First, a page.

It’s not hyperbole to say Robert Moore is one of a kind.

Not only is the longtime landscape artist colorblind, but he’s also a simultaneous ambidextrous painter — meaning he paints with both hands at the same time.

Broadmoor Galleries director Jamie Oberloh was initially skeptical, but after watching Moore sign his name by making the R with his left hand and the O with his right, he was sold.

“I thought, oh sure, he’s probably just inefficiently switching between one task and the other and never to perfection,” Oberloh said about Moore’s process. “But he’s the exception. He’s doing both proficiently.”

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“Moore Art: A Family Affair” at Broadmoor Galleries at The Broadmoor will feature landscapes by Robbie Moore. Courtesy

“Moore Art: A Family Affair,” featuring works by Moore and two of his six children, painters Anna Moore and Robbie Moore, runs through June 8.

Robert’s unusual talents don’t seem all that noteworthy to the artist. You can almost feel a shrug in his voice as his abilities are extolled.

“It feels natural after this many years,” said Robert, who lives in southern Idaho.

He didn’t begin life this way, though. He grew up on his family’s farm, a left-handed little 4-year-old who nobody realized was color blind until a game of Go Fish with his cousin. He lay down two greens and two browns and declared himself the winner, thinking the four cards were all the same color. His perplexed cousin went to his aunt, who deduced Robert didn’t see like most people.

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Robert Moore discovered he was colorblind when he was 4 and playing cards with his cousin. He began using both hands to paint after breaking a wrist while playing basketball.

The youngest of five kids, Robert drew to get attention from his family, he says, but didn’t necessarily dream about becoming an artist. That came later, when, perched on a tractor doing farmwork and bored to heck, he wondered what else he could do that allowed him to be outdoors, in the mountains and working for himself. He could be an artist, he thought.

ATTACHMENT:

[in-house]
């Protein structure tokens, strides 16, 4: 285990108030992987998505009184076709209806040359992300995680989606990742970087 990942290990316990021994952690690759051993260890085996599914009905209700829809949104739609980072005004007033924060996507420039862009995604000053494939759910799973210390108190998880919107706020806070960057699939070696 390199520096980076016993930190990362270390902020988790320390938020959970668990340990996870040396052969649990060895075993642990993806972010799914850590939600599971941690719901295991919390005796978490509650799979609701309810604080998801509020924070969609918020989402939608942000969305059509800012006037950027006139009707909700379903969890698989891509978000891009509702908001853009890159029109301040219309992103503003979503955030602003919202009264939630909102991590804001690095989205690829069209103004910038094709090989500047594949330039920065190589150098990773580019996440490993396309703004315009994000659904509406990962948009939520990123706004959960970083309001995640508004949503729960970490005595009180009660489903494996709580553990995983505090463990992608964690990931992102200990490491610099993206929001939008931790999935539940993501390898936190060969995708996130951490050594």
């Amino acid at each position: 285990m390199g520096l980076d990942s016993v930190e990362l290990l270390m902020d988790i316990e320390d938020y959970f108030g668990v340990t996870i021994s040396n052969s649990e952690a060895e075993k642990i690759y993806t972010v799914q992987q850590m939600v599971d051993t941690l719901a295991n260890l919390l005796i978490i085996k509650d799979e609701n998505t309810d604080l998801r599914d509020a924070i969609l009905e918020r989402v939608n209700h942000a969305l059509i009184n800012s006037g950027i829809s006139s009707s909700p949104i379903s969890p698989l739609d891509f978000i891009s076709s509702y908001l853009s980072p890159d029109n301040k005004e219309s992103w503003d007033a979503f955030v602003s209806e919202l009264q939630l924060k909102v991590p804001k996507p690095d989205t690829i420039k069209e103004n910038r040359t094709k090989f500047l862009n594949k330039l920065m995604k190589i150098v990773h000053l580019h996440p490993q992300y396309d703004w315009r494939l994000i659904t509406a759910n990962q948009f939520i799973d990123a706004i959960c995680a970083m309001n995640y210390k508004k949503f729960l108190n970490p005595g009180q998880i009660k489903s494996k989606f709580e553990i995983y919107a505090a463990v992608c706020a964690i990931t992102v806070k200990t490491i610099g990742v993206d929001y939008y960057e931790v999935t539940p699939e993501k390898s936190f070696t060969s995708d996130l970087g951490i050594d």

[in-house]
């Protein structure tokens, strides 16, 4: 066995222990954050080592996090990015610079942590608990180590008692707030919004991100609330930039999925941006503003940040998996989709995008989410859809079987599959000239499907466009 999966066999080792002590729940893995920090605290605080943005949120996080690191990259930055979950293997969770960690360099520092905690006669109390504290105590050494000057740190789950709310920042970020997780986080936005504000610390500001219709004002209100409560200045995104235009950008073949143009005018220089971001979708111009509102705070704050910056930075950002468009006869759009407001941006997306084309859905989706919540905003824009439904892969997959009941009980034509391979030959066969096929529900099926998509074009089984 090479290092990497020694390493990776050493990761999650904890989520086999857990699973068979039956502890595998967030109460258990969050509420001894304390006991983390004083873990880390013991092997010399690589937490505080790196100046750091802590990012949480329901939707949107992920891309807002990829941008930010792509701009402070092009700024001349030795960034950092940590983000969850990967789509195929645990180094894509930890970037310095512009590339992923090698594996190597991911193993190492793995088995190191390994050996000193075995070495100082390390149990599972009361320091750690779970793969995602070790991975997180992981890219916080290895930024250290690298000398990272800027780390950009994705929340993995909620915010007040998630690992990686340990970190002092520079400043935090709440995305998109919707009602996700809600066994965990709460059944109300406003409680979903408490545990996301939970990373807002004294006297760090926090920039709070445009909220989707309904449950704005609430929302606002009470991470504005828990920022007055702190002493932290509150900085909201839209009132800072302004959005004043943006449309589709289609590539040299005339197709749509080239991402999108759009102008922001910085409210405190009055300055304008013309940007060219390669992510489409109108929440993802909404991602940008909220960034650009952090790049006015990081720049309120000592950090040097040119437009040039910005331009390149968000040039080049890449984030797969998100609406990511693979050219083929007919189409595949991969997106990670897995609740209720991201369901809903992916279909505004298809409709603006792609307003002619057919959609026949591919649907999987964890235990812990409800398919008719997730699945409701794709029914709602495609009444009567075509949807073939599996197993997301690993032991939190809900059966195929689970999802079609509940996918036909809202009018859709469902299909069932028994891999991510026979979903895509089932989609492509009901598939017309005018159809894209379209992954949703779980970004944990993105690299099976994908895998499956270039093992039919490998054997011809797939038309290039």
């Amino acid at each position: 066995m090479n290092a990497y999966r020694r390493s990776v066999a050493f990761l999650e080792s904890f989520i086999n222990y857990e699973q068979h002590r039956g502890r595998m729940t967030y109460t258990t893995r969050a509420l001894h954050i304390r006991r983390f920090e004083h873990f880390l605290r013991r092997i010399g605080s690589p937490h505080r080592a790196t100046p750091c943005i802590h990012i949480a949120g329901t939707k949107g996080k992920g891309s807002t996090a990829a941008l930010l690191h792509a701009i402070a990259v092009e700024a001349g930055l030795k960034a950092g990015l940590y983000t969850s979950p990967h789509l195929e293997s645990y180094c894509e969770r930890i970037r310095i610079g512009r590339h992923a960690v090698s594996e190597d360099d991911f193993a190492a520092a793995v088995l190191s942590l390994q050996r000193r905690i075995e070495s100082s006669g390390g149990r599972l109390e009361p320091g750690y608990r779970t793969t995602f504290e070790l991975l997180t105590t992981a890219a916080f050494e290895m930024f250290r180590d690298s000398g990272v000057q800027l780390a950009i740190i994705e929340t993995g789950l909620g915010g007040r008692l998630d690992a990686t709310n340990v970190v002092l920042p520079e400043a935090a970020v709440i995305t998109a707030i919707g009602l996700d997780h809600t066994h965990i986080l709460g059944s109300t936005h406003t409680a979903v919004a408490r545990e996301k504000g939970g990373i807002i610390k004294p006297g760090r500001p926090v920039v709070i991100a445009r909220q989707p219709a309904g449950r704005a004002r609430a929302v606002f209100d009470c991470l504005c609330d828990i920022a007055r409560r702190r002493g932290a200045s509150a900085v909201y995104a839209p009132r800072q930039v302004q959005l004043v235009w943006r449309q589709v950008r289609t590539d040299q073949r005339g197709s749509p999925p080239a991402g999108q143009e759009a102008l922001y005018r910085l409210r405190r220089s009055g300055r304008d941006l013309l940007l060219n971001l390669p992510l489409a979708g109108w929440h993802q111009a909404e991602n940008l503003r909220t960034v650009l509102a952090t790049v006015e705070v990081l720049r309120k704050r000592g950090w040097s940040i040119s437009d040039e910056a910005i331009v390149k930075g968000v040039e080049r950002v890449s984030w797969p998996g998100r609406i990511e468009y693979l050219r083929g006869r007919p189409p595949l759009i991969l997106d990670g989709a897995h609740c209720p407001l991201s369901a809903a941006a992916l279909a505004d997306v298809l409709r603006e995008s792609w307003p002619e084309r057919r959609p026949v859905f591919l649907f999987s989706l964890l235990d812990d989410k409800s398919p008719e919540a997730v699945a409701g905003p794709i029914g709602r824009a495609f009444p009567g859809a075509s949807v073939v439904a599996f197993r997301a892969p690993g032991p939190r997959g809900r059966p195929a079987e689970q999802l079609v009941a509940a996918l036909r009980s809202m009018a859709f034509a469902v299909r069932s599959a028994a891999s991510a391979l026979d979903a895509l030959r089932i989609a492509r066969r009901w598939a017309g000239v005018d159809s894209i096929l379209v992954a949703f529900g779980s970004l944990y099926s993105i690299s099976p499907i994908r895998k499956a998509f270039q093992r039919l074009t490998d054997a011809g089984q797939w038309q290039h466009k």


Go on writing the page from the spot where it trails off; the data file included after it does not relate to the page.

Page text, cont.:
But what about the colorblindness? Not too many would forge ahead with that sort of obstacle.

“I just knew I could do it, that I could figure it out,” Robert said.

At that point he was still only left-handed.

After studying art in college he embarked on a high school teaching gig, only for a year, but during those 12 months he broke his left wrist while playing basketball. It was bad timing, as he was also working on paintings for a show. Instead of waiting for the wrist to heal, he decided to indoctrinate his right hand into the working world.

“I realized my right hand was better at certain things than my left hand. My handwriting was much better right-handed,” Robert said. “And there are natural arcs that are opposing with each hand — my left hand’s better when I’m making arcs on the right side of the form. It also allows me to mix color much faster working with both hands and apply the color much faster.”

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“Moore Art: A Family Affair” will feature landscapes by Robbie Moore.

A world-class colorist in college taught him about natural color. When a rainbow appears, Robert can only see the yellow and blue. He’s learned the relationships and progression of color in his landscapes are more beautiful than a specific hue or intensity. He compares it to playing a piano key and deeming it a bad note.

“It’s not a bad note, it’s just a bad note if you play it out of order or out of relationship to the key you’re in,” Robert said.

“If that note is then part of the scale of a different key, then suddenly that wrong note becomes beautiful. It’s the same with color. When I establish an order, then my color will be beautiful even though I don’t know what it is.”

He relies on an apprentice to place his colors in the correct position on his palette: “Just like a Monopoly board, so I know where each of those colors are. If he throws a dark pile down and throws it toward green, I know it’s green.”

Contact the writer: 636-0270

Contact the writer: 636-0270

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